The radical Pirate Party, headed by Birgitta Jonsdottir, was asked to form a government with other parties by the country’s president, Gudni Johannesson, AP reported Friday, citing the president’s office.

The two parties who came first and second in the parliamentary election in late October, the Independence Party and the Left-Greens, respectively, had already held talks to assemble a coalition, but to no avail. No party won an outright majority in the election.

Prime Minister Sigmurdur Ingi Johannsson of the Progressive Party takes part in a debate ahead of parliamentary elections in Iceland, October 28, 2016. © Geirix Iceland PM resigns as Pirate Party makes election gains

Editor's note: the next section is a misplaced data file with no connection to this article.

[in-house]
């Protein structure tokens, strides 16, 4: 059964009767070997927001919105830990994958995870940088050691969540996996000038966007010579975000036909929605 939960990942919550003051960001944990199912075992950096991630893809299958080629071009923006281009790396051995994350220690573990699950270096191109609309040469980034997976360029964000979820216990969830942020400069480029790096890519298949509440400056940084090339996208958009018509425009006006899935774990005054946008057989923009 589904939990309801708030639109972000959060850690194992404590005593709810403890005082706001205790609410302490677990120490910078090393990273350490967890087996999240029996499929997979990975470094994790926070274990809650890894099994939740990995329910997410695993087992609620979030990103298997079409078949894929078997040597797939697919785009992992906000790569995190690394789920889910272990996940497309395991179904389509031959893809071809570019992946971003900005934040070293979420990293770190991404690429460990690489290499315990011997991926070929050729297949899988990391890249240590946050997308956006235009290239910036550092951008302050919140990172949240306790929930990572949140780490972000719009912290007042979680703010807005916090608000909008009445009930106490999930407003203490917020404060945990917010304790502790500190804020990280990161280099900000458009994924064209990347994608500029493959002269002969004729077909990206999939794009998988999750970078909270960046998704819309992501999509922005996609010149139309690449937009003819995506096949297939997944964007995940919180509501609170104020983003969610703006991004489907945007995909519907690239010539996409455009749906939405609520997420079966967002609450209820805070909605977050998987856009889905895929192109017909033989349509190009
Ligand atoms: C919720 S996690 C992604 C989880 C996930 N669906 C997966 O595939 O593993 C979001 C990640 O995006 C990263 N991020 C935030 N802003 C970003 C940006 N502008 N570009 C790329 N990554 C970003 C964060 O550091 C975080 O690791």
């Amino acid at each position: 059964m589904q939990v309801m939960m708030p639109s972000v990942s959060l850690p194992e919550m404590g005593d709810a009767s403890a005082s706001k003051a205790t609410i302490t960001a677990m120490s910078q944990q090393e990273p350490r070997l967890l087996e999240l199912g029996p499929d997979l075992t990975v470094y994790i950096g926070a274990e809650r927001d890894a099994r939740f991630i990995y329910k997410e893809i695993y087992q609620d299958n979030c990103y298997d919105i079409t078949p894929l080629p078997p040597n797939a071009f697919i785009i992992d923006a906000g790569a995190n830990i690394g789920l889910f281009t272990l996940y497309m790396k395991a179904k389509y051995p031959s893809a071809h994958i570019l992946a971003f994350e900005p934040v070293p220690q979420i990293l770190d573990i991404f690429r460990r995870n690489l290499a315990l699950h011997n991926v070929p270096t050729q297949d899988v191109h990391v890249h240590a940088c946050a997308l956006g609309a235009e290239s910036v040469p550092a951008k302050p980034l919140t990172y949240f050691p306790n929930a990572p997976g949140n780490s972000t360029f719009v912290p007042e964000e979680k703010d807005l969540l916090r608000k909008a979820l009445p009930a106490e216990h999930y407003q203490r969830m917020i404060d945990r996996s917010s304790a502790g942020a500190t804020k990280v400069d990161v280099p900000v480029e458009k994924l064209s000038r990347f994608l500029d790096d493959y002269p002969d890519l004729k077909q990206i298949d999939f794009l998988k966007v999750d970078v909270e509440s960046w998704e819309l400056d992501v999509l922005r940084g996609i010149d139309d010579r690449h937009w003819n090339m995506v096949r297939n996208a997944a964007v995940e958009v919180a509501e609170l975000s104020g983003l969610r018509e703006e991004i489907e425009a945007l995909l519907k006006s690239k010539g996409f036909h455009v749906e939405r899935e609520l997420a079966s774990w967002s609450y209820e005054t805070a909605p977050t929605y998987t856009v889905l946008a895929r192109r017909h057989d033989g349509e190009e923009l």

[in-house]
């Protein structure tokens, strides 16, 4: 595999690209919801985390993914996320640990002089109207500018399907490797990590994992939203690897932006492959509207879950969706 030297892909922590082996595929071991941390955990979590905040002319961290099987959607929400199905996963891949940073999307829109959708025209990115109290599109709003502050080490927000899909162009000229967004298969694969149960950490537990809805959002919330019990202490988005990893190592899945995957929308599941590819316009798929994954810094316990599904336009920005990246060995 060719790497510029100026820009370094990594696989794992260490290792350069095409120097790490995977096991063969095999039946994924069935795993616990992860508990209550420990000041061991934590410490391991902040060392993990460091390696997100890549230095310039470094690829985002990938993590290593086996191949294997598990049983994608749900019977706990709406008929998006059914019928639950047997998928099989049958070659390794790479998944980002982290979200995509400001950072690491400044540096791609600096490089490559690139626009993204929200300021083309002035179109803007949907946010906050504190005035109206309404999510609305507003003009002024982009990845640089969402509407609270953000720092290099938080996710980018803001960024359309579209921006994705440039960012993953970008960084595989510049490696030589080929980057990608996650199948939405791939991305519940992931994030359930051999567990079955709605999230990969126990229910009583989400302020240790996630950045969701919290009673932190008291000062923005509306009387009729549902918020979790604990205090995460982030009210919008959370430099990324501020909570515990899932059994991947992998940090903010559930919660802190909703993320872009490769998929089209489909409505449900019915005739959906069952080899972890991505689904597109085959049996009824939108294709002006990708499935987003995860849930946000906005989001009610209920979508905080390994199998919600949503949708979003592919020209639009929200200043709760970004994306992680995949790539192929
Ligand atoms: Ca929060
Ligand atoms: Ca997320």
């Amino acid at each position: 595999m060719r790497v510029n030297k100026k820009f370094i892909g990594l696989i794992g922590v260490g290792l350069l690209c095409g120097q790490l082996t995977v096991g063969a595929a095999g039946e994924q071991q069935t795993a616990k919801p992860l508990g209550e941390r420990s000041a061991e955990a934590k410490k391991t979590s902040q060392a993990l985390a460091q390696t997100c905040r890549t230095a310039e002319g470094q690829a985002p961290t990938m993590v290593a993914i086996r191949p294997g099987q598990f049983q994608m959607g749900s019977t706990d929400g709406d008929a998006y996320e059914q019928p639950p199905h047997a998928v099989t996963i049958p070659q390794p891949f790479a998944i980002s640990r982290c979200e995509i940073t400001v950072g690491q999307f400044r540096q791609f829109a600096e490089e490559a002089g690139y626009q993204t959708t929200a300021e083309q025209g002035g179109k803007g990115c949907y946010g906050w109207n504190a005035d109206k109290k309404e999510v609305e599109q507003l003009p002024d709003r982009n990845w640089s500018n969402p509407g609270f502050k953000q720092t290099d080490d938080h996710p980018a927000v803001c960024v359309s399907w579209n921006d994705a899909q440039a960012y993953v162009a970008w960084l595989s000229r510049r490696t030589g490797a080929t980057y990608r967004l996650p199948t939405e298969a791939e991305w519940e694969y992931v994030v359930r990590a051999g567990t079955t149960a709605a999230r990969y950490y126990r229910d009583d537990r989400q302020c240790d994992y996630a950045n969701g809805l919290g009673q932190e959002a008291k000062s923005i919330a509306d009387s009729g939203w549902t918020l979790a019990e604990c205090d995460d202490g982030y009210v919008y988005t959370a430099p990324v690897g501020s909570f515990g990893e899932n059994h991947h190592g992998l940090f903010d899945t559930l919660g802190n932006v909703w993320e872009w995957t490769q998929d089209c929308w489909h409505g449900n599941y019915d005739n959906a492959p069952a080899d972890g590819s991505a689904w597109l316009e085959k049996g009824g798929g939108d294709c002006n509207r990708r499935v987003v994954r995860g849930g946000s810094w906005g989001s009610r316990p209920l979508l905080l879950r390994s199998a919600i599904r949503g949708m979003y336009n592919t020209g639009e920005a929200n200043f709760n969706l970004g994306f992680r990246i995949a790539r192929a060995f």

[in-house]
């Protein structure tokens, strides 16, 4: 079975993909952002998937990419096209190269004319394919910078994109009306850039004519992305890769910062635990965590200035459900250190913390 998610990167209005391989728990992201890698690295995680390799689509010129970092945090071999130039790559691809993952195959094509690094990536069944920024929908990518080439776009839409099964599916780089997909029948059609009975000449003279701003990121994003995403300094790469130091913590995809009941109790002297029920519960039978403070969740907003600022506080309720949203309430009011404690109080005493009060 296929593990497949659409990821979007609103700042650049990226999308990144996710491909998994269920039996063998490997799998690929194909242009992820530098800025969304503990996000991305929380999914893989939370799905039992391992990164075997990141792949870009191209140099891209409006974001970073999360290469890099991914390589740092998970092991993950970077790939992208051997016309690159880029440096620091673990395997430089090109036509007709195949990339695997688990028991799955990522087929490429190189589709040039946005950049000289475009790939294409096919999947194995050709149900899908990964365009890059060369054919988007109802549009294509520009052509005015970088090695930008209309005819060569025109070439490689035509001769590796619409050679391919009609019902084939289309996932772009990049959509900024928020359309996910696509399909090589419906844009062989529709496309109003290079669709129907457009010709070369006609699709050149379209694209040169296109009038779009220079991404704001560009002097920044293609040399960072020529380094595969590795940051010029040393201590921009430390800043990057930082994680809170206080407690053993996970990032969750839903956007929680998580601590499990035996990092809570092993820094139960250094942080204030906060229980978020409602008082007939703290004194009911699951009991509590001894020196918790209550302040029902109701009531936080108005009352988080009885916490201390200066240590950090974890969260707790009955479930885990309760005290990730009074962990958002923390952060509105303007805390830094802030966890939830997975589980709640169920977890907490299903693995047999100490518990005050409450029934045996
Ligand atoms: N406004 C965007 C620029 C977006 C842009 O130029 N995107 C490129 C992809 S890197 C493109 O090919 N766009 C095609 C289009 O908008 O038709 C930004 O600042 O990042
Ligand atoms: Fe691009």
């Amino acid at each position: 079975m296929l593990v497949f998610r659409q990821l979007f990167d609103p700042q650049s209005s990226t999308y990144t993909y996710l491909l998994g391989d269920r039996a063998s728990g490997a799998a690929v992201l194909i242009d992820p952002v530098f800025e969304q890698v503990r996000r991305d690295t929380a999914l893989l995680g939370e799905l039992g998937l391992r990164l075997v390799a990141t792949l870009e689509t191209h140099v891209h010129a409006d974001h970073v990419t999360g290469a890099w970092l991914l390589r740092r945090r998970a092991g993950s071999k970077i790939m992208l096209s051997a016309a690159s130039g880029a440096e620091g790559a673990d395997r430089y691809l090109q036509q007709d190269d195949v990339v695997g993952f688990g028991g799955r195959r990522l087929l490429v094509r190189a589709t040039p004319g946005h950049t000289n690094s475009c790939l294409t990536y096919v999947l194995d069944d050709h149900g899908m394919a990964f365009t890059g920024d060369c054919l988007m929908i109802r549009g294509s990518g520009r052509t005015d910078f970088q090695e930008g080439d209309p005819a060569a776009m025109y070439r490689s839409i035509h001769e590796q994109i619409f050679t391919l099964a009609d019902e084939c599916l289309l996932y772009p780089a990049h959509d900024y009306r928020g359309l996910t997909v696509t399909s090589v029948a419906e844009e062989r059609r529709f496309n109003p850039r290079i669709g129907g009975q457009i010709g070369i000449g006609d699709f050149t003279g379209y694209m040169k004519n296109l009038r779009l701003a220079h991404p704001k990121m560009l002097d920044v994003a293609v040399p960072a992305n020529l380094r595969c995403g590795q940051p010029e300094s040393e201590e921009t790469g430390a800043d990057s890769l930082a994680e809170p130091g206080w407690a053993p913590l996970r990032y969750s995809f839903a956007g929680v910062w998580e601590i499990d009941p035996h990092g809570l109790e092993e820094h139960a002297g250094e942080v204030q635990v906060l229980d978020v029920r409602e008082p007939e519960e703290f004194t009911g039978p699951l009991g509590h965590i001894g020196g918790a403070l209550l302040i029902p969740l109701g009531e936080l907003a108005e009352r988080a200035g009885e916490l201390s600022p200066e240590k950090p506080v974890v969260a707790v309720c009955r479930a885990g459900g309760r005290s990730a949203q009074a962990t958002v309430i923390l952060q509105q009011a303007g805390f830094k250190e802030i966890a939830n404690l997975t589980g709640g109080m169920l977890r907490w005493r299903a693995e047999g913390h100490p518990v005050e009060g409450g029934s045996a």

The Pirate Party, founded four years ago by a group of internet activists and hackers, came third in the election, having won 10 out of 63 seats in the nation’s parliament. They will now have to negotiate with four other parties, both centrists and left-wingers.

According to Jonsdottir, the main issues on the agenda for the island nation are health care reforms and fishing rights, which have become sticking points for the lawmakers trying to form a coalition. The country has also suffered from troubles in its economy, after its banks collapsed during the 2008 global financial crisis.